– institute a ticketed queuing system like the one used by Shoes & Sox. That way, when I arrive at 7:50am for an 8am appointment, I can see that there are 648 patients in front of me, and I can organise the children’s toilet visits, pace the snacks and perhaps pitch a tent accordingly.

– when politely asked by an exhausted parent why it is taking so long to see some one, please don’t shrug your shoulders and suggest I “go private” – unless you want me to lecture you on the extortionate “gap” that doctors charge here (despite the not-insignificant private health insurance premiums we have to pay), the need for greater private practice price regulation (oligopoly any one?), and the sheer audacity of being told that by a young doctor who almost certainly drove a BMW.

I have no problem with BMWs, their drivers or doctors that drive them. I am in fact related to a few of them and you will not find a patient more sympathetic to the pressures of the medical profession and the public hospital system than me. I recognise that:

– the public hospital system is under-funded, under-staffed and over-worked and that despite this, the quality of the care is often excellent;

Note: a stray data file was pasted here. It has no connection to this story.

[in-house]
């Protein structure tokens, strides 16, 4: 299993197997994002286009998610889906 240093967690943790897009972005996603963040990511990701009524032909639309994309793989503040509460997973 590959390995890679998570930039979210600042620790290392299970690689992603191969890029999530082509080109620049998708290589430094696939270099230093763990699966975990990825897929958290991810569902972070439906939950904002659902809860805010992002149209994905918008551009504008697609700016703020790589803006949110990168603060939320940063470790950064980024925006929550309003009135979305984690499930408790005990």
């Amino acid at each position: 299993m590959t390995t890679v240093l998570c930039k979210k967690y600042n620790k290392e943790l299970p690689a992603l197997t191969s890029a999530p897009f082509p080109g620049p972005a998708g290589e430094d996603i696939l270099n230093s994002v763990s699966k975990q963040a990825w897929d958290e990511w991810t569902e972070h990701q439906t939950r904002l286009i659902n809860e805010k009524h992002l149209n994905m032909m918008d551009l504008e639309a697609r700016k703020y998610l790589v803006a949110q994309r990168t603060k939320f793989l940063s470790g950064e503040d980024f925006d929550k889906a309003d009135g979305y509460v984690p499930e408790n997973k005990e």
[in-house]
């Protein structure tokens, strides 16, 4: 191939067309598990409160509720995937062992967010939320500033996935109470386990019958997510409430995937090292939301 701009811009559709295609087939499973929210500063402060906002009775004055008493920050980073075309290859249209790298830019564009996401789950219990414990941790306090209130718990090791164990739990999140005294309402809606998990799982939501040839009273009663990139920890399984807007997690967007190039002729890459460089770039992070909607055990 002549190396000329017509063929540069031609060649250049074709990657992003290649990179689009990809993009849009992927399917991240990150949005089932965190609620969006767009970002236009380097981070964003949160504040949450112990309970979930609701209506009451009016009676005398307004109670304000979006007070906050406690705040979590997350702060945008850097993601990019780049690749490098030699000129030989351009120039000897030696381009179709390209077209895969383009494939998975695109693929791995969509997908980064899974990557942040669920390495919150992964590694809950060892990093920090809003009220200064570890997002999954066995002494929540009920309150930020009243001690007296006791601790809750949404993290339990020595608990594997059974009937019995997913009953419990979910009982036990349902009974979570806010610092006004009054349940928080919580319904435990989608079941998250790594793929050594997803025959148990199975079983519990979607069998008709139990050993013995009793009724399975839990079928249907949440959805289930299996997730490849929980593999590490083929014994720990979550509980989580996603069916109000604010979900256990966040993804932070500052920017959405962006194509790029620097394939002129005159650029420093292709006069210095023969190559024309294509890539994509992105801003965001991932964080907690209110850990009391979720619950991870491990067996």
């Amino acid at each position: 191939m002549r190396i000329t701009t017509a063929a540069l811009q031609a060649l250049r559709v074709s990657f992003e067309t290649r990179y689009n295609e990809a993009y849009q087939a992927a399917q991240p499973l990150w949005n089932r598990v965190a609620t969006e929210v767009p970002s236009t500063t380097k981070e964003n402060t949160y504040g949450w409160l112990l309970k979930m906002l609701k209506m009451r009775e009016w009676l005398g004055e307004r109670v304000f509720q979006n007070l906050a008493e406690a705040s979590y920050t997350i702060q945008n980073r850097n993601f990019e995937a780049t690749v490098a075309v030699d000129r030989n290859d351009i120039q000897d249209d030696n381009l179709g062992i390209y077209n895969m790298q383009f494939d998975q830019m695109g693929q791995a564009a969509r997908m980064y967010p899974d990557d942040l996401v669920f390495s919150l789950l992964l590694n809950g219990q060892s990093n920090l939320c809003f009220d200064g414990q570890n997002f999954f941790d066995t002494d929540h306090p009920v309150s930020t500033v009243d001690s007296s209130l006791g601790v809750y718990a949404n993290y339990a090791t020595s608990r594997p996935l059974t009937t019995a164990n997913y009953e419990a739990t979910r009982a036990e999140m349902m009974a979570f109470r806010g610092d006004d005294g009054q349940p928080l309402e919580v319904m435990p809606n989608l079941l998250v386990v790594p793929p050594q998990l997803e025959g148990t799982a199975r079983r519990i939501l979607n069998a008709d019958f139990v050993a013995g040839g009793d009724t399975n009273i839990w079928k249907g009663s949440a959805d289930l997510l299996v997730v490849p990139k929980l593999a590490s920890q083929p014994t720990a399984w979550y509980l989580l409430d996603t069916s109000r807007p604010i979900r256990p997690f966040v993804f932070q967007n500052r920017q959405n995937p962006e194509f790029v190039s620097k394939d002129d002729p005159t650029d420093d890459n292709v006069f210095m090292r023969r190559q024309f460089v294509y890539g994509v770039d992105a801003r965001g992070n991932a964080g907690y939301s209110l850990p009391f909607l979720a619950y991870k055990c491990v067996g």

– in the public health system, there will always be delays (unless you live in Norway or Sweden, where in my imagination I perhaps inaccurately believe that public services are delivered on time by a tall blonde man who looks a lot like Stefan Edberg);

– we should be grateful (and I am grateful) that we have a public health system at all (let alone one that functions so well) because in [insert name of any third world country or the USA] people do not have this and they (and their children) suffer terribly for it.

I think I just wanted some one to say “I’m sorry you had to wait, it’s not our fault but we understand it must be hard to entertain three children for three hours. We are tired and overworked too so we don’t mean to sound as snappy and mean-spirited as we do and as you have now become.”

Yes, this is a first-world complaint but it is still my complaint and you know what they say, a complaint shared is a complaint halved or doubled or something.  And when I follow your “next steps” Dr Jones, which were to do nothing and come back in 6 months time, I won’t be going private but I will be bringing my laptop and enough Disney movies to get me through the day.

Yours sincerely and with genuine appreciation of the public health system,

Duckformation

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About Shankari Chandran

Six years ago we returned home from London to Sydney with our four young children and life has been chaos and comfort chocolate ever since.